It clearly coheres with the Russian rejection of Ukrainian statehood and nationhood, however, as reflected in frequent appeals to a shared Slavic identity.

Although clergy from Ukraine’s Moscow-linked Church accept the country’s independence, their leaders did not question Russia’s forced annexation of Crimea in 2014 (News, 21 March 2014), and have not opposed the vicious eight-year campaign by Moscow-backed separatists in the Donbas region, which has already left more than 14,000 people dead. Nor — while acknowledging the threat of a Russian invasion — have they encouraged prayers for Ukraine’s hard-pressed armed services.

Since December, the Russian Orthodox Church has taken its feud with the Ecumenical Patriarchate a stage further by setting up its own dioceses in Africa for parishes wishing to leave the Patriarchate of Alexandria and link up with the Russians instead (News, 14 January).

As Moscow is promising schools and clinics, and protection for Christians facing persecution, the financial and material inducements are evident, and at least 160 priests and parishes in a dozen countries have so far seceded — 15 last week in Kenya alone.

Speaking at a Moscow press conference on 4 February, the new Russian Orthodox Exarch for Africa, Metropolitan Leonid Gorbachov, vowed that the Russian presence would now be permanent, and said that African Protestant communities were now also applying to join.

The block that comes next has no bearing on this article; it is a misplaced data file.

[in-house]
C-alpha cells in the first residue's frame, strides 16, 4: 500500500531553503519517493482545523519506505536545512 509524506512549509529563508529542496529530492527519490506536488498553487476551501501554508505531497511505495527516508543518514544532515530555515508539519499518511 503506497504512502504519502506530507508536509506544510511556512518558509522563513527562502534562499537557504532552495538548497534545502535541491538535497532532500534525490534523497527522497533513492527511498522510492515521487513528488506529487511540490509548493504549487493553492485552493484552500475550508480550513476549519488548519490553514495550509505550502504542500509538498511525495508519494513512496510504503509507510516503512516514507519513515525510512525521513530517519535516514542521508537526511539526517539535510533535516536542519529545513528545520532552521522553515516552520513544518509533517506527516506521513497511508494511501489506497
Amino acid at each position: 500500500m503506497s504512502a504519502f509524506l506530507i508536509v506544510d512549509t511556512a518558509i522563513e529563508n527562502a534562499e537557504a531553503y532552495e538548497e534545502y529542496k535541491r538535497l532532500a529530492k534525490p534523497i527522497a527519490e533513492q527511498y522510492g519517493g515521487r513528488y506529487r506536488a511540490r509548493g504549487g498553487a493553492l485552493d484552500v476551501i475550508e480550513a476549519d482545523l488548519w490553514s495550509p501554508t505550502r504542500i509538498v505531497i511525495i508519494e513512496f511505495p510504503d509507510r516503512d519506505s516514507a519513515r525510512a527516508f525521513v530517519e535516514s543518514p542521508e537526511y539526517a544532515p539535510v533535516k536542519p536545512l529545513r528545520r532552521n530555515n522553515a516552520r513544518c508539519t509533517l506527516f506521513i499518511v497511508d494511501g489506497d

Orthodox hierarchs in Greece have accused the Moscow Patriarchate of using the Ukrainian Church dispute as a pretext for a long-planned expansion into Africa, and of violating central Orthodox principles by trespassing on another patriarchate’s jurisdiction.

Sure enough, the latest encroachments abroad are clearly part and parcel of a wider projection of Russian influence, which should make other Christians, including Anglicans, extremely wary.

Long-held assumptions that vulnerable Russian Orthodox leaders were forced into unwilling compliance with state directives under Tsarist and Soviet rule may well need rethinking, given the close links and shared interests now being readily reasserted in an era of relative freedom.

“Terrorists were driven away from Syria thanks to the Russian army, while in other countries of the Middle East, Christians attacked by terrorists and radical groups also need Russia’s protection and assistance,” Metropolitan Hilarion assured a state award ceremony at the Kremlin on 2 February.

“The Orthodox Christians of Africa are looking to Russia and its President with hope, as well as to the Russian Church and its patriarch. They are taking to the streets with posters saying ‘Thank you, Putin! Thank you, Patriarch Kirill!’”

In time to come, the Russian Church may well reap the whirlwind for its latest enthusiastic conformity with President Putin’s ambitions. For now, it seems to have learned remarkably little from its turbulent history.

Jonathan Luxmoore’s two-volume study of martyrdom, The God of the Gulag, is published by Gracewing.